Bear with me. I am simply enthralled by the shaggy green-gold grain, thick on the fields and hills around my home.  It is the purest expression of this land in its prime, at the height of spring.

Over the past few weeks, the wheat harvest has been unfolding, as it has year after year for millennia.  Yet unlike in the past, the vast majority of the wheat grown in this part of the Galilee is destined to become animal feed.

Fields of tender green wheat have already been cut for making silage during the Passover holiday. And now, in other fields, wheat shorn by a combine and deposited in long strips lies drying in the sun.  Why is that wheat cut now, I asked Ron, the former dairyman, and left out for days on end?  To make hay, he answered.  It must dry before being collected into bales. Nutritious and easy to store and keep over time, wheat for cows offers many of the same advantages as it does for humans.

The danger, Ron went on, is rain. If the drying grain gets soaked, fermentation and rot can set in, ruining the entire crop. The gathering gray clouds suddenly seemed more ominous.  This, I realized, is the unspoken imperative of why one should make hay while the sun shines.

wheat for hay

Green Anew

How does one mark the arrival of spring when the entire winter is full of flowers?  With more flowers for one thing, and the late-night fragrance of citrus blossoms teasing into my bedroom window.  But there are other reminders that, over the thousands of years when survival for the people living in the Galilee was linked to agriculture, the advent of spring had more compelling developments.

In Guns, Germs and Steel, Jared Diamond explains how the Mediterranean climate in the Fertile Crescent, in whose gracious curve the Galilee is set, created the conditions for the development of its indigenous plants.  Adapting for survival in the short, unreliably rainy winters and long, reliably hot, dry summers, these plants invested their energies into producing robust seeds encased in durable coverings that would protect them for as long as necessary until a sufficient rainfall called them into action.  The prehistoric hunters and gatherers of the area learned to pluck the nutritious kernels that were hidden in ears of grain, starting a millennia-long process of cultivation with ramifications far beyond this blog-scope.

Spring is the time when the seeds of many of these indigenous plants come into their own.  In the fields, the grains of wheat are fully developed, yet still green and soft – ready to be harvested to produce farike.  And the almond trees, whose blossoms settled like snowflakes just a few weeks ago, are showing their tender, fuzzy green seeds, which can be eaten whole, sour and refreshing.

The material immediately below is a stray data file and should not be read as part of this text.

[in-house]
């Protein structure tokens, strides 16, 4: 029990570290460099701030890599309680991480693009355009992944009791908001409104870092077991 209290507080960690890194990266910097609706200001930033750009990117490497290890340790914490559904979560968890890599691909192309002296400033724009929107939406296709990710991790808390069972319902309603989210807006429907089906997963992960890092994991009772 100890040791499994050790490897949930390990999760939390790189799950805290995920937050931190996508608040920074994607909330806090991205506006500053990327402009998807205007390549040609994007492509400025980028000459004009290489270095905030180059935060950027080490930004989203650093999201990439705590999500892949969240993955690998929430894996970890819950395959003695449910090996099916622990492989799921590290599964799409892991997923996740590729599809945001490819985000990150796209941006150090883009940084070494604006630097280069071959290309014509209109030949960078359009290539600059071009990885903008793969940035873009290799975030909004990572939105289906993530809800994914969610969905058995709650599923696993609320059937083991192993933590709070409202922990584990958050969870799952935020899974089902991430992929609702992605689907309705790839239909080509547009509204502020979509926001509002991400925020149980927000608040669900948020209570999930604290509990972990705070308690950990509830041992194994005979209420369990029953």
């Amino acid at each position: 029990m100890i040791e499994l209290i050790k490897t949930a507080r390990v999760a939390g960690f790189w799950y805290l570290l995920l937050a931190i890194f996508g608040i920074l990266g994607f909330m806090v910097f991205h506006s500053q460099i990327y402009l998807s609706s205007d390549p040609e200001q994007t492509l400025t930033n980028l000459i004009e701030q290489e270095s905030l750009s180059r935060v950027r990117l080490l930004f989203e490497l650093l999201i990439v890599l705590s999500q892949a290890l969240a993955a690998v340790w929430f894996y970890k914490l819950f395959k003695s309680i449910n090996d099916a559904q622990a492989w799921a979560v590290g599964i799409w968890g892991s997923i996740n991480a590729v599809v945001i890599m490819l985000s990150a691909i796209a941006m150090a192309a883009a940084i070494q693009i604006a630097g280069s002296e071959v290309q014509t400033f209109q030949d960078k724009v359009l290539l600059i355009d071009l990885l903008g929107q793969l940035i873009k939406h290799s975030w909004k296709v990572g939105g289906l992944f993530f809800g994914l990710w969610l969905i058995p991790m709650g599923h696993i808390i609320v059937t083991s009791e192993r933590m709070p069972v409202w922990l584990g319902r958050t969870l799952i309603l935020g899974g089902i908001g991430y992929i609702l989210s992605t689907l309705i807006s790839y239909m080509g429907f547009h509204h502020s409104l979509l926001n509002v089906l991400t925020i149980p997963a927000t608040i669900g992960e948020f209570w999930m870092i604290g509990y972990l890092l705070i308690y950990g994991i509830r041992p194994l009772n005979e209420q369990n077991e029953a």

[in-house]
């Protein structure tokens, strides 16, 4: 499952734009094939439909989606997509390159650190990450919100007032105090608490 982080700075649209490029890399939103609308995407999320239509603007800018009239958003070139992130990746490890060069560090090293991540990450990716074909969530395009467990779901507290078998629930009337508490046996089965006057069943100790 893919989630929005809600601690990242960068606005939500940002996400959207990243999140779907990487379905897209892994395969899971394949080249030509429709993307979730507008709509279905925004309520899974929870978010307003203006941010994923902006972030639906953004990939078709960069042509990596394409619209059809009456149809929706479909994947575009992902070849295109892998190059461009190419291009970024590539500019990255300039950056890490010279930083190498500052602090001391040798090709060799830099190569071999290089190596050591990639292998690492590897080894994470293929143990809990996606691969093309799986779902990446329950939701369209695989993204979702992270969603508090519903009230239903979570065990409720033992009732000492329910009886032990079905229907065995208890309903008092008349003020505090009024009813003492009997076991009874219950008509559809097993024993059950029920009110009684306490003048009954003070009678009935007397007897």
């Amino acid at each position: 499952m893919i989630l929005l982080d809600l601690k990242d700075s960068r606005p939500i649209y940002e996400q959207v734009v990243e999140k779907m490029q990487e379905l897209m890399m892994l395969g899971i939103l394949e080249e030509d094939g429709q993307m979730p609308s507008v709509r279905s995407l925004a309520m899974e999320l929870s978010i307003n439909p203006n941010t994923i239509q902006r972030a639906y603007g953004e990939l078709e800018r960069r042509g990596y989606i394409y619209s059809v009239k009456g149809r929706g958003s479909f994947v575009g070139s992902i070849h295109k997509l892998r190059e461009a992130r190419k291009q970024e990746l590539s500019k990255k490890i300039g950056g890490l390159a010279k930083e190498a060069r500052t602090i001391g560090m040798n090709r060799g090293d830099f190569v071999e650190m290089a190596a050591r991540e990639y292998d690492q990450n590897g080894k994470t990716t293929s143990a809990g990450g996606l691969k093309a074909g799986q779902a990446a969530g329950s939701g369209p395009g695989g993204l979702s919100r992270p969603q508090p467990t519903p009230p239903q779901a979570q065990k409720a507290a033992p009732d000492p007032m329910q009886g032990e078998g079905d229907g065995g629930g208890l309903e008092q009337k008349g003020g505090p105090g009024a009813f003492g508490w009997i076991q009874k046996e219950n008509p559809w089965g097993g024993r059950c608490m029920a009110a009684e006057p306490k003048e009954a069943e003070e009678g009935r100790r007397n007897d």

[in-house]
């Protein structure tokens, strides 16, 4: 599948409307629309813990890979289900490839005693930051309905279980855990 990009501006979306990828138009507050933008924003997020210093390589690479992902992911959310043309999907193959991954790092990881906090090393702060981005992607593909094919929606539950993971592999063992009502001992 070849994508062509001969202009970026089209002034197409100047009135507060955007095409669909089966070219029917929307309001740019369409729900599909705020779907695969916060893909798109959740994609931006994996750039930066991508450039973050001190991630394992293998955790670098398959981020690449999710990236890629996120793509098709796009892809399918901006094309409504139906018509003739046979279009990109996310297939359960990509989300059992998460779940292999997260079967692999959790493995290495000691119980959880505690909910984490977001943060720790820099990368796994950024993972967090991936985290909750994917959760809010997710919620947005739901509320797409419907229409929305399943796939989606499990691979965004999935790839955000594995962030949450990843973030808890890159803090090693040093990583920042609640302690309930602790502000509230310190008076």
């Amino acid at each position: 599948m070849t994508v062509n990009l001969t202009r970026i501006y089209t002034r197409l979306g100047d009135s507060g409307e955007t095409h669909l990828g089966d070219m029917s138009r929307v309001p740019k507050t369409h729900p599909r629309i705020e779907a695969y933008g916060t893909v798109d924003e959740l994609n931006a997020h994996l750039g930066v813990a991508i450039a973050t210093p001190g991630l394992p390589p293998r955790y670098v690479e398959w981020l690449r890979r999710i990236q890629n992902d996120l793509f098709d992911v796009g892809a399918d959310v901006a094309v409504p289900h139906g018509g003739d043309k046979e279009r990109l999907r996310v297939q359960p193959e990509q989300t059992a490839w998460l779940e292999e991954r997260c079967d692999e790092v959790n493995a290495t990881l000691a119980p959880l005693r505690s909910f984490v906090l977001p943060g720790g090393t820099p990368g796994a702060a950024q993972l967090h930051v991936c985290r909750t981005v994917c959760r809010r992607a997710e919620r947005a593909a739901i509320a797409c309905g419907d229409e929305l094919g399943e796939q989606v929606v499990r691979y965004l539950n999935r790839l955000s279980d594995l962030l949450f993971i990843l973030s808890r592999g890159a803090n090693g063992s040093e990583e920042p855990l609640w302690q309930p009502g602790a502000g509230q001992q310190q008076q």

In the months to come, the grains and the almonds will dry and harden, to re-enter the cycle in whatever form is their destiny.  But for now, we can savor their vibrant, green potential – encapsulating the miracle of rebirth in yet another spring.

Please accept my warmest wishes for a wonderful Passover, Easter and/or Spring.

green almonds

A Time to Pick Olives

Once again the olive harvest.  I like to speculate that not an autumn has passed since they were first cultivated, back in obscure pre-history, that people haven’t gathered olives here in this place that I live. Taking part in this ritual makes me feel like the tiniest link in a very long chain.

But the analogy goes further, or wider. A few days ago I joined my friend Balkees’ family as they harvested their olive grove in the village of Kfar Reine, outside Nazareth.  About ten men and women – Balkees’ brothers, sisters and sisters-in-law were at work when I got there mid-afternoon. They pulled tarps from under one tree to another and we circled the branches, pulling down their olives till they rained down onto the canvas.  The children ran from tree to tree, collecting olives in buckets, climbing in the branches, and sifting out leaves in an improvised sieve – the screen of an electric fan.  Everyone chatted, joked and laughed, all in Arabic, and I understood only a small fraction.

But that didn’t matter.  The conversation accompanied my work like the most pleasant background music while I focused on the olives – black, green and purple, fleshy and lean, plump and wrinkled, intact and bruised. I heard the muezzin calling and the children shouting. I felt the heat of the sun ease as the day wore on and the shadows of the trees grew longer.  I sipped a small glass of thick, black, cardamom-scented coffee, then returned to the olives.

But most of all, I felt a part of something larger – like I was woven into the fabric of village life that still endures in the Galilee.  Where the community depends on the contribution of each person’s hands, and rewards that effort not only with a year’s supply of olive oil, but with a sense of place, value, belonging and accomplishment.

How few are the opportunities in our modern lives to experience this.  I think my sister, who just pounded miles of pavement on behalf of the Obama campaign, knows the feeling well.

An ingenious sifter